Lester Wunderman, consultant, professor, author and photographer, is chairman emeritus and founder of Wunderman.
After an apprenticeship at several agencies, Wunderman joined Maxwell Sackheim & Company in 1947, where he became executive vice president. In 1958 he founded Wunderman, Ricotta & Kline, now known as Wunderman.
In 1967 in an address at MIT, Wunderman identified, named and defined direct marketing, and for more than four decades he has led the theoretical and practical growth of the industry. Known as the "father of direct marketing," he has received many awards and tributes from the direct marketing industry including being named to the Direct Marketing Association's Hall of Fame in 1983. He was responsible for developing the Columbia House Record Club and was the first to use magazine subscription cards. Columbia House was the first attempt to combine retail traffic and in-home, mail-order sales. The post-paid insert card he created for Columbia House not only increased sales responses by 500 percent but has also become an institution in the advertising industry.
His book, Being Direct, was published by Random House in January 1997. An earlier book, Frontiers of Direct Marketing, was published in 1981, and his speeches and articles have appeared in publications worldwide.
Wunderman was visiting professor direct marketing at the school for continuing and professional studies at New York University 1998-2000, and he has lectured on direct marketing at Columbia University, Fordham University, Boston University and the Massachusetts Institute of Technology. He was formerly a director of the Advertising Council, and he also served on the boards of directors of the Direct Marketing Association and the American Association of Advertising Agencies.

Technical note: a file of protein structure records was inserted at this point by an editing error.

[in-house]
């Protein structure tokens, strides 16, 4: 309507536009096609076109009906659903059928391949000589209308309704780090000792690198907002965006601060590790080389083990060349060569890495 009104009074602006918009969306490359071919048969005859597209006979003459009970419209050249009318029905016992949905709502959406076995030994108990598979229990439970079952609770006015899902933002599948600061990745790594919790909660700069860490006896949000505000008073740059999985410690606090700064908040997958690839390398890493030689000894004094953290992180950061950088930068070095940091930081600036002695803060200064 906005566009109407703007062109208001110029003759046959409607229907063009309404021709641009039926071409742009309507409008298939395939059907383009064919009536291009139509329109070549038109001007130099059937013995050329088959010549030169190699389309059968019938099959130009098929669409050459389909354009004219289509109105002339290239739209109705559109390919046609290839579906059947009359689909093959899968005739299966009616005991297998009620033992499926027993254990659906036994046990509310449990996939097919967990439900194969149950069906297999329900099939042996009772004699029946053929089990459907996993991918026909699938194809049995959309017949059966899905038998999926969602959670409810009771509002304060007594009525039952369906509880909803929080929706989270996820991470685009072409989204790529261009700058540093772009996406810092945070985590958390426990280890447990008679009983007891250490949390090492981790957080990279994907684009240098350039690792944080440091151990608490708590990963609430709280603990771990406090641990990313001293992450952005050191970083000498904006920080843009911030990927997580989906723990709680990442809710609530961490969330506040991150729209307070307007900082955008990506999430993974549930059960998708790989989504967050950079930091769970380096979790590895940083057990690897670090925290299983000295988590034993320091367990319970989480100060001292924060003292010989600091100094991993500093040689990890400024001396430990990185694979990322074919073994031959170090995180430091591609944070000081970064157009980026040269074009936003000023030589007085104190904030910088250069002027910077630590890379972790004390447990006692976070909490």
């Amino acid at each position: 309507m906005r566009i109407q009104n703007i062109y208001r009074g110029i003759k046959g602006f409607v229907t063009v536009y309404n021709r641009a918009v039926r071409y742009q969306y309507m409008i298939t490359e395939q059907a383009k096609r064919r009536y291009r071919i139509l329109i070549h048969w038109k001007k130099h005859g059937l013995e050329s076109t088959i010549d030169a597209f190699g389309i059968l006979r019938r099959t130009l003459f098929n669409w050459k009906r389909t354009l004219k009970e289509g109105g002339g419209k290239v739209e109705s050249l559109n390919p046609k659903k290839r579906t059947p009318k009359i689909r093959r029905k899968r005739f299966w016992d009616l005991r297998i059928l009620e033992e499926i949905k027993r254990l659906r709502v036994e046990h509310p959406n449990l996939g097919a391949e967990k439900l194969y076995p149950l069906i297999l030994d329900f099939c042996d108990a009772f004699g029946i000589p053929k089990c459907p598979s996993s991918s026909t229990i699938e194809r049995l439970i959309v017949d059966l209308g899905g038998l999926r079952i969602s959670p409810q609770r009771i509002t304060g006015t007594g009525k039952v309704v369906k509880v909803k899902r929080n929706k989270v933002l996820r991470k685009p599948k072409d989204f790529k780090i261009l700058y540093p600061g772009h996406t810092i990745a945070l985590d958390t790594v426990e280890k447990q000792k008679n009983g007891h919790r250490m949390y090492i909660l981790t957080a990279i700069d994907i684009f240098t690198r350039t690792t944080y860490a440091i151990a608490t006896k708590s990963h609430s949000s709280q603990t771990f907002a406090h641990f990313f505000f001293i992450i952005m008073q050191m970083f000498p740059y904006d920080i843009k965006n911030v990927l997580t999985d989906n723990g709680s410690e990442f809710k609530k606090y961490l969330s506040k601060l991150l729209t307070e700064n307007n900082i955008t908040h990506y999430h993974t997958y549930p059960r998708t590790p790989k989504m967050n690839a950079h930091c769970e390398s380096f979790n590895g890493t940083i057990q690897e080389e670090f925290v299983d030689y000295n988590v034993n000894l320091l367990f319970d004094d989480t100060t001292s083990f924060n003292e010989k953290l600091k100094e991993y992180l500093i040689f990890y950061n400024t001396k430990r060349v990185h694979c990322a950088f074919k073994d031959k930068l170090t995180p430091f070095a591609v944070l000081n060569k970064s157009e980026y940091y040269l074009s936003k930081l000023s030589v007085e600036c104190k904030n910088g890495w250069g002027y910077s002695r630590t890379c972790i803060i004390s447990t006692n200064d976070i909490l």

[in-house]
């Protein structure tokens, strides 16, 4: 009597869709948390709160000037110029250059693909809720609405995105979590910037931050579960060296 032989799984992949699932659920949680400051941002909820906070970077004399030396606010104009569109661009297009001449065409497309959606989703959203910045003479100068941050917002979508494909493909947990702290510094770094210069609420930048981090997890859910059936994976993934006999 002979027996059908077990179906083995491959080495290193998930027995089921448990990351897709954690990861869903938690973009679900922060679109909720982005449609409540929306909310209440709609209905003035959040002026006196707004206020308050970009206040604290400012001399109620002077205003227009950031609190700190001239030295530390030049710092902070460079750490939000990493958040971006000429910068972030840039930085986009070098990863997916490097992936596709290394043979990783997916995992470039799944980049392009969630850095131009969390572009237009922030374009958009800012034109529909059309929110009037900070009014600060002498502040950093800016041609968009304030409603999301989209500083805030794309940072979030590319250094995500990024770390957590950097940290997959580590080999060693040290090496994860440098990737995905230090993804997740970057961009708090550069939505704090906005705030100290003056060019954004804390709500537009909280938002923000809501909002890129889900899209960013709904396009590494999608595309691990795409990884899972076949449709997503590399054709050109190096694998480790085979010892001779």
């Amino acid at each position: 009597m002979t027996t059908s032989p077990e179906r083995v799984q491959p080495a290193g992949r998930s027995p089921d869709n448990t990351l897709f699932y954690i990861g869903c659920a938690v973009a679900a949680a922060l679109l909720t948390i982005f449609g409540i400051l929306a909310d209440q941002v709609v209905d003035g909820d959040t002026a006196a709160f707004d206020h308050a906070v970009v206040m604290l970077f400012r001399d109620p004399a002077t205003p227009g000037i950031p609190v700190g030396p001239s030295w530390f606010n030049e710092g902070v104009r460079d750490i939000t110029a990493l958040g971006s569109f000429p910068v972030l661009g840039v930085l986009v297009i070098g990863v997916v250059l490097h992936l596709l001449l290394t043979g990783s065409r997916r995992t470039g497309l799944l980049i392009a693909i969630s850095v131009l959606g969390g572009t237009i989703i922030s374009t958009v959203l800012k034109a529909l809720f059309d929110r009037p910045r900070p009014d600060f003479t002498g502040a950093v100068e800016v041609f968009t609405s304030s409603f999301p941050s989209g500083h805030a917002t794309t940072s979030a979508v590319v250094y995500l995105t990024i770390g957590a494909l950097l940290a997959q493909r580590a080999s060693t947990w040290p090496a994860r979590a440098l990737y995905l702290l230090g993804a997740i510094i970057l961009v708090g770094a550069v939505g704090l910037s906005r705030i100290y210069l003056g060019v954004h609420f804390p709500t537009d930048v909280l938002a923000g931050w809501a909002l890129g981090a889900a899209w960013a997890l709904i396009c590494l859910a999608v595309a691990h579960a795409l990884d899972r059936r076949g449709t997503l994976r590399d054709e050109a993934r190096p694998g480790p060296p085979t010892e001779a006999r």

Wunderman is currently senior advisor to the Young & Rubicam board of directors, chairman and director of i-behavior, and he serves as senior advisor to the board of directors of Rewards Network. He is former chairman of the executive committee of the Center for Direct Marketing of New York University.
Wunderman is a member of the visiting committee of the department for the arts of Africa, Oceania and the Americas of the Metropolitan Museum of Art. He was also a long-time trustee of Sesameworkshop (formerly known as the Children's Television Workshop).
Wunderman is also a photographer. His photographs of the Dogon people of Mali are in the permanent collection of the Metropolitan Museum of Art and have been exhibited at the Art Institute of Chicago and 12 other museums.